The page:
- The Washington Times
Wednesday, November 23, 2022

The circumstances were much different the last time American upset Georgetown

The Hoyas, led by star center Patrick Ewing, were ranked No. 5 in the nation heading into the matchup against their crosstown rival. The one-point stunner on Dec. 15, 1982, is still the biggest upset in American men’s basketball history. 


Almost 40 years later, the Eagles’ 74-70 win Wednesday afternoon over Georgetown had little of the same hype as the shocker four decades ago. Despite Georgetown being 13.5-point favorites, the loss just simply isn’t that much of a surprise — an indictment on how far the program has fallen in recent years. 

But Wednesday may have been a new low. 

“I’m not going to make any excuse for myself or for anybody else,” Ewing said. “I take full responsibility of it, because I’m the head of the program. Everybody has to do their part in order to help us win.”

The Hoyas entered Wednesday with 11 straight wins over American dating back to 1983 — the season Ewing led the Hoyas to a national title — with all but one of those victories coming by 17-plus points. 

“Take my hat off to American, they did a great job. I remember when I was here at school they beat us once,” added Ewing, who fouled out in the loss four decades ago. 

Despite the defeat to American at Capital One Arena, it’s still too early to determine whether the excruciating 2021-22 campaign is truly in the past, or if the remainder of the season will elicit similar results to last year — loss after loss after loss. With Big East play starting in about three weeks, the Hoyas — and Ewing, who was on the hot seat amid the team’s 21-game losing streak last season — are at a crossroads.

“Sometimes you’re going to have bumps in the road. Right now, we’ve had bumps in the road,” Ewing said. “It’s all about how we’re going to handle these bumps. Are we going to put our heads down? Are we going to be like rats and run off the sinking ship, or are we going to step up and get the job done?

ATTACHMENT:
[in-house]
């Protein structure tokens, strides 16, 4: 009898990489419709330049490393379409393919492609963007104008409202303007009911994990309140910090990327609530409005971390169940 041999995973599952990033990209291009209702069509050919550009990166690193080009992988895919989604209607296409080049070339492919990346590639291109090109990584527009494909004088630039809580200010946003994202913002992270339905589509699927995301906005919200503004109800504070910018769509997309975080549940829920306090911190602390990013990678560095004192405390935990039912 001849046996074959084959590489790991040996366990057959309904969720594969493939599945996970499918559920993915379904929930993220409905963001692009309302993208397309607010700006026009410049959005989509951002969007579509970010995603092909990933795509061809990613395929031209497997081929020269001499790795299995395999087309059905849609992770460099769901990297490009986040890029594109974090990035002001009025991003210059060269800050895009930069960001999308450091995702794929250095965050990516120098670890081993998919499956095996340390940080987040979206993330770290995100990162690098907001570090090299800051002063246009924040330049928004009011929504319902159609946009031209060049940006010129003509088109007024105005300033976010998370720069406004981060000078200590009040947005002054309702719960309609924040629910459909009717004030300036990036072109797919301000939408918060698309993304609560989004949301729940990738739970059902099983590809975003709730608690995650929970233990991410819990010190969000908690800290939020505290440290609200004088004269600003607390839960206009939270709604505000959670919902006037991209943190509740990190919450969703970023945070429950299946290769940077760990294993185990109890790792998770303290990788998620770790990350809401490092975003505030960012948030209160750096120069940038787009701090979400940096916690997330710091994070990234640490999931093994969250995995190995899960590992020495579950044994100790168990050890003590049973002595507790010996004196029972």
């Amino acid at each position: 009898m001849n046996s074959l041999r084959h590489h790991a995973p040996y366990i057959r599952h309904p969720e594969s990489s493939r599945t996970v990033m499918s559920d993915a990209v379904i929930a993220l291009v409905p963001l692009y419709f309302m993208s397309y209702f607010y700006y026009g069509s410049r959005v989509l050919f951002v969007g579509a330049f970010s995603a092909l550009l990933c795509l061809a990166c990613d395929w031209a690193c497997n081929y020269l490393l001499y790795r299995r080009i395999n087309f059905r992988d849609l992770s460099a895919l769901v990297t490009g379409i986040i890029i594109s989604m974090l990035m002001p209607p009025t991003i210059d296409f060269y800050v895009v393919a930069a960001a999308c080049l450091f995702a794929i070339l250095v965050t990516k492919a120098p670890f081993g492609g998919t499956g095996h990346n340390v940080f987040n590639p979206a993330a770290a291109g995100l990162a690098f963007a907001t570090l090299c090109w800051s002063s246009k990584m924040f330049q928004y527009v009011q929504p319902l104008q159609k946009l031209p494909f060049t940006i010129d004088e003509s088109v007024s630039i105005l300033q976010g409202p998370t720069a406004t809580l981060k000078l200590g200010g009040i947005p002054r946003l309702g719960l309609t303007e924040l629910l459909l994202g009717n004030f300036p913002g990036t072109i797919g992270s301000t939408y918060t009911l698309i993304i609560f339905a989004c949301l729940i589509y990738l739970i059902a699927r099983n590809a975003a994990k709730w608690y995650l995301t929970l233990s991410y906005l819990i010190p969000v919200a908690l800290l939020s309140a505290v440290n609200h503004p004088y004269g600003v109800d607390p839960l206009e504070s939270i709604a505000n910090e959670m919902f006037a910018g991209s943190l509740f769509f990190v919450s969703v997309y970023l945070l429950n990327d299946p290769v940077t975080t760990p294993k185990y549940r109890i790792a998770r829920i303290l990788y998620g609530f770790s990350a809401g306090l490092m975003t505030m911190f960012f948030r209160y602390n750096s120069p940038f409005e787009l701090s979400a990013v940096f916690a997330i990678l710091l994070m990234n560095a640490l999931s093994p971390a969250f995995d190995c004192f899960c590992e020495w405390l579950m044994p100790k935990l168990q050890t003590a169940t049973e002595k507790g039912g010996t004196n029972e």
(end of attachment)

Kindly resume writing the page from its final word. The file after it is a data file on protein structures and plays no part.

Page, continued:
Still, for American, the victory is an impressive one for a program coming off a 10-22 season, with just three winning campaigns since coach Mike Brennan took over in 2013. The last time American defeated a Power Five team was in 2009 against DePaul. 

“It’s obviously a terrific win,” said Brennan, a former Georgetown assistant under John Thompson III. “To beat an opponent like that, it’s great. I’m happy for the guys that they have a moment like this.”

In fact, the Hoyas have historically been more successful against American than any other program that it somewhat regularly plays. Of the 30 teams Georgetown has played more than 12 times since 1949, the Hoyas’ .766 winning percentage (23-7) against the Eagles is their best against any squad. 

Playing without leading scorer Colin Smalls, American (3-2) had an early 11-10 lead, but Georgetown (3-3) pulled away with a 17-2 run and later led by as many as 16 in the first half. The Eagles trailed by 10 at halftime, but quickly narrowed the gap with a 6-0 run to open the second half and later retook the lead with 11 minutes remaining.

In the final five minutes, Jaxon Knotek (14 points) knocked down a clutch 3-pointer and made a crucial putback layup to help the Eagles stave off a Hoyas comeback. Geoff Sprouse (15 points) made all four of his free throw attempts in the final 20 seconds. Johnny O’Neil led American with 16 points. 

“We came out in the second half and just did not get things done,” Ewing said. “We gave them 22 points off our turnovers. We turned them over [18 times], and we only got 13 points.”

The Hoyas were without one of their best players Wednesday in Brandon Murray due to a lower-body injury. The sophomore guard, a transfer from LSU, is one of nine newcomers on Ewing’s roster. In five games, Murray is averaging 15.4 points, 4.4 assists and 4.2 rebounds. 

Georgetown has five more games before Big East competition begins on Dec. 16. The positive news for Ewing’s Hoyas is that conference play literally can’t be any worse than last season’s 0-19 mark. The expectations aren’t high, as the league’s coaches voted Georgetown to finish second-to-last in the conference. 

But if the program can’t show marked improvement, the calls for Ewing’s ouster will only grow louder. In his sixth season, the former New York Knicks superstar is 71-87 overall and 26-63 in conference play. 

“Things are going to happen during the year,” Ewing said. “Hopefully by the end of the year, we’ll look back at these setbacks and laugh. But right now I’m not laughing.”

• Jacob Calvin Meyer can be reached at jmeyer@washingtontimes.com.


Copyright © 2022 The Washington Times, LLC.